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"Sex & Punishment: Four Thousand Years of Judging Desire" by Eric Berkowitz is that truly rare animal: a scholarly work that is fun to read. In fact, a book of legal history has no right to be this entertaining. Perhaps the fact that it is so enjoyable has to do with the subject matter - Sex - and while there are plenty of opportunities to get attention through prurience, Berkowitz thankfully prefers to showcase the inherent absurdity of sex law, which is based on what is ultimately a misbegotten notion, that personal choices in sexuality jeopardizes society as a whole.
Since the dawn of time, or least recorded civilization, society has attempted to restrict sexual practices. Attempt is the key word, because Berkowitz points out that at every turn, the astonishing amount of corruption, hypocrisy and non-compliance accompanying every new sex law - not to mention the tragedies of the victims of this blatant injustice. In addition, he shows how arbitrary sex laws tend to be. What outrages law makers in one society - same sex relations, the age of consent for instance, even incest and bestiality - are treated indifferently by another.
Beginning in the ancient world, the combination of the ancient Hebrews, who Berkowitz credits not just with inventing bans against incest, homosexuality, and sex with menstruating women, but creating the concept of sin: "...the moral strictures of the ancient Jews, held together with the molasses of shame and the terror of God's punishment, have been more influential on Western sexual attitudes than any other collection of ideas."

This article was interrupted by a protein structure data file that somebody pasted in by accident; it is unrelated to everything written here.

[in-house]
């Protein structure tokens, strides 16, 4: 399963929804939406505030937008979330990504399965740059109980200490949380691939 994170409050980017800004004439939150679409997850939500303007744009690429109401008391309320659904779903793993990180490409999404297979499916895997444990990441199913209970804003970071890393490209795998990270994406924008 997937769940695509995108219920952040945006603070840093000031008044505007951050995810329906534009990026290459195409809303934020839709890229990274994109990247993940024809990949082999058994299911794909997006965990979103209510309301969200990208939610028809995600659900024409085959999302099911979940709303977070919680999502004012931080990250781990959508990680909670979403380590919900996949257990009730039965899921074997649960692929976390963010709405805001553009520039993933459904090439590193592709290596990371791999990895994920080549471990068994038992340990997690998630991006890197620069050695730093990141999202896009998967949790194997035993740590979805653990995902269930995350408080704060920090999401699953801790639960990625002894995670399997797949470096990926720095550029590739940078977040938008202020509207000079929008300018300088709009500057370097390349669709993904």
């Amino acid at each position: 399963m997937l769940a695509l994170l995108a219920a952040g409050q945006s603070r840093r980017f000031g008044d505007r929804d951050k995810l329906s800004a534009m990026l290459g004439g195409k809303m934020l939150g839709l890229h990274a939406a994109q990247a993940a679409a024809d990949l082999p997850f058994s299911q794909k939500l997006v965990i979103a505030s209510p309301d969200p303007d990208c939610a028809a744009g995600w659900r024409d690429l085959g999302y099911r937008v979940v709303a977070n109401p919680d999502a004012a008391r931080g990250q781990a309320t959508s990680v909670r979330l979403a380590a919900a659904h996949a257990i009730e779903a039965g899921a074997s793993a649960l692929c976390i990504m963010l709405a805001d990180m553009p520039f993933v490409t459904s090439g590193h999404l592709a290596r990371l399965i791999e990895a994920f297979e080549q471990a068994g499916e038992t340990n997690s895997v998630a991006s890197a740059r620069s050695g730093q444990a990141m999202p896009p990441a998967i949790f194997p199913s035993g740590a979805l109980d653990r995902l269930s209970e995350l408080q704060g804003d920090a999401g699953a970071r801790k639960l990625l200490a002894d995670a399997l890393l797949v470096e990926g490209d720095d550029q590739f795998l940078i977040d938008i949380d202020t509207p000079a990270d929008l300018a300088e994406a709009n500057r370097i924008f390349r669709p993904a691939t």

Of course Hellenic culture of the ancient world eventually became intermingled with Hebrew thought, creating Christianity and Western Civilization. While Greek culture may on the surface seem more permissiveness than the Torah, they had their own immeasurable contribution to sex laws, or as Berkowitz credits the "...Greek Obsession: Litigation... the Greeks loved nothing more than a good sex trial."
This book may be about law, but it reads like a ripping good - and yes sometimes bawdy - yarn as Berkowitz applies his sardonic 21st century perspective to analyze ancient Rome, the Middle Ages up through the 19th century, ending with a splendid look at Flaubert's obscenity trial for Madame Bovary, Anthony Comstock's crusades against vice and obscene material in United States and Oscar Wilde's imprisonment for the love that dare not speak its name. In spite of society becoming more enlightened - advances in science, public education expansion, ending of serfdom and slavery and the growth of a working and middle class - it is stunning how sex laws gained momentum in the 19th century. No matter how ineffective to their stated purpose, and how often tragedy resulted from the hypocrisy required to enforce penalties, new zealots gained public support for new laws and sadly, as more and more repressive laws were enacted, the only thing they spawned were more new victims, and more lawbreakers.
Throughout the breadth (he's not kidding when he says 4,000 years) of this immensely readable narrative, Berkowitz echoes 20th century incidents, including lingering miscegenation laws, Bill Clinton's lying about sex under oath and the advent of same sex marriage, but he wisely stops short of looking at the gnarly sex laws that, as he puts it, "roiled" the last century up to the present day. Now that he has set the stage, the reader is left wanting more. "Sex & Punishment: Four Thousand Years of Judging Desire" makes you desire the sequel. Berkowtiz comprehensively tells us how we got here: where we are in terms of regulating the private - sex - in the public sphere - the legal system; let's hope next time he tells us more about the here and now so we can end at least some of the mistakes that have plagued humanity for so many millennia. An important book and great read. [...]